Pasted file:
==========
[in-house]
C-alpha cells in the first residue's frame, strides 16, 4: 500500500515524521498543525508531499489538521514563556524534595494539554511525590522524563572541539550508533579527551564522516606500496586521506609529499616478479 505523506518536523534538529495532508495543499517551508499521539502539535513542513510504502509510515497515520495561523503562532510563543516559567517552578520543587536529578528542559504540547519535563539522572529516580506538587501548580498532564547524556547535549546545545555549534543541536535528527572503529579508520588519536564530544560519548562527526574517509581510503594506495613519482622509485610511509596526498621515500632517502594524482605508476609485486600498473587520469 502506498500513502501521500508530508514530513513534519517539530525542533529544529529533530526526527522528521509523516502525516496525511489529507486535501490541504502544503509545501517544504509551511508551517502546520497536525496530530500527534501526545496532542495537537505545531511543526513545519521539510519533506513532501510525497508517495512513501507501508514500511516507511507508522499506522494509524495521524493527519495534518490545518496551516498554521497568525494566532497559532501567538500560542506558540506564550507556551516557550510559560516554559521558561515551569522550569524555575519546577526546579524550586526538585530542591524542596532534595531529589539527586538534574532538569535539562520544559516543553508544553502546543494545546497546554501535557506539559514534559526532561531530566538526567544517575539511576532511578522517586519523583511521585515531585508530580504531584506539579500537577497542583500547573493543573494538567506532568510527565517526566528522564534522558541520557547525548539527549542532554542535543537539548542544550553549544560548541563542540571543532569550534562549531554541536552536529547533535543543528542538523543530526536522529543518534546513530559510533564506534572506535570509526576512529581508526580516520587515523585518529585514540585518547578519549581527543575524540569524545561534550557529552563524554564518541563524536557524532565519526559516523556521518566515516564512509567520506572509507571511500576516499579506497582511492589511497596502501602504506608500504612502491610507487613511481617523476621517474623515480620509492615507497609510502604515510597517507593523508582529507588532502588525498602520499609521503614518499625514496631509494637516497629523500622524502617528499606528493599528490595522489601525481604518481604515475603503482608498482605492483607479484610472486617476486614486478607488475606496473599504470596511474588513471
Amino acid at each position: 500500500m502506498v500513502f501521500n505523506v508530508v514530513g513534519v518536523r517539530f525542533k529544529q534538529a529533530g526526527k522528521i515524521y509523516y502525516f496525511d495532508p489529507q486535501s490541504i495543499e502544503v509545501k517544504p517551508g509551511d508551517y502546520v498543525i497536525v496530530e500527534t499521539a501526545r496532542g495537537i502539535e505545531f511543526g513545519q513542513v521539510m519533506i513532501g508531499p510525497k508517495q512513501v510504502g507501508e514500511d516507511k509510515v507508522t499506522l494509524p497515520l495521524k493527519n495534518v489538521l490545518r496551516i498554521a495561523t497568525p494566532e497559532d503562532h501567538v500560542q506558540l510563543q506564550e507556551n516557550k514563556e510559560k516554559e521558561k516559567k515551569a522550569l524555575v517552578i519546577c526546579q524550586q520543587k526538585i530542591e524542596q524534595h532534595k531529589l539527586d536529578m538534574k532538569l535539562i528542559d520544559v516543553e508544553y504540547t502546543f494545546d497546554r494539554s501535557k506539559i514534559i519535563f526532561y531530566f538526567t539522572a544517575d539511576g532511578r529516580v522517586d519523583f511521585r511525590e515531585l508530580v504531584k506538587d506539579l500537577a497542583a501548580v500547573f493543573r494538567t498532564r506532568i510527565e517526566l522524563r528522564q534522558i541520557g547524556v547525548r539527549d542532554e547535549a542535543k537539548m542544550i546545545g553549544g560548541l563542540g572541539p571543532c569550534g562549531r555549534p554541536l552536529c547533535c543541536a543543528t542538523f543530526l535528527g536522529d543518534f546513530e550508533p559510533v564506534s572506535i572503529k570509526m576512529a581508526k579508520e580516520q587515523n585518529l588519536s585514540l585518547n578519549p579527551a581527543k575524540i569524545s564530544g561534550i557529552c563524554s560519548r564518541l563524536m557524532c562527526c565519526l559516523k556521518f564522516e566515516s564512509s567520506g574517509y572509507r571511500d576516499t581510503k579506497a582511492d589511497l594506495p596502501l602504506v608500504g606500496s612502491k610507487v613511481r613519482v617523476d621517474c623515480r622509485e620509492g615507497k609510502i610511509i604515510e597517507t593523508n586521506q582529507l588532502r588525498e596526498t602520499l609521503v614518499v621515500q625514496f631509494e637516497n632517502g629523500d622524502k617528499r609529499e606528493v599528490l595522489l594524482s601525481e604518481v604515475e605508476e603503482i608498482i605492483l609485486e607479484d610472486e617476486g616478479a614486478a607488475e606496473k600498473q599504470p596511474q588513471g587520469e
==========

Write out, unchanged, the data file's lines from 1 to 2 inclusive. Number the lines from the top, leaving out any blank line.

[in-house]
C-alpha cells in the first residue's frame, strides 16, 4: 500500500515524521498543525508531499489538521514563556524534595494539554511525590522524563572541539550508533579527551564522516606500496586521506609529499616478479 505523506518536523534538529495532508495543499517551508499521539502539535513542513510504502509510515497515520495561523503562532510563543516559567517552578520543587536529578528542559504540547519535563539522572529516580506538587501548580498532564547524556547535549546545545555549534543541536535528527572503529579508520588519536564530544560519548562527526574517509581510503594506495613519482622509485610511509596526498621515500632517502594524482605508476609485486600498473587520469 502506498500513502501521500508530508514530513513534519517539530525542533529544529529533530526526527522528521509523516502525516496525511489529507486535501490541504502544503509545501517544504509551511508551517502546520497536525496530530500527534501526545496532542495537537505545531511543526513545519521539510519533506513532501510525497508517495512513501507501508514500511516507511507508522499506522494509524495521524493527519495534518490545518496551516498554521497568525494566532497559532501567538500560542506558540506564550507556551516557550510559560516554559521558561515551569522550569524555575519546577526546579524550586526538585530542591524542596532534595531529589539527586538534574532538569535539562520544559516543553508544553502546543494545546497546554501535557506539559514534559526532561531530566538526567544517575539511576532511578522517586519523583511521585515531585508530580504531584506539579500537577497542583500547573493543573494538567506532568510527565517526566528522564534522558541520557547525548539527549542532554542535543537539548542544550553549544560548541563542540571543532569550534562549531554541536552536529547533535543543528542538523543530526536522529543518534546513530559510533564506534572506535570509526576512529581508526580516520587515523585518529585514540585518547578519549581527543575524540569524545561534550557529552563524554564518541563524536557524532565519526559516523556521518566515516564512509567520506572509507571511500576516499579506497582511492589511497596502501602504506608500504612502491610507487613511481617523476621517474623515480620509492615507497609510502604515510597517507593523508582529507588532502588525498602520499609521503614518499625514496631509494637516497629523500622524502617528499606528493599528490595522489601525481604518481604515475603503482608498482605492483607479484610472486617476486614486478607488475606496473599504470596511474588513471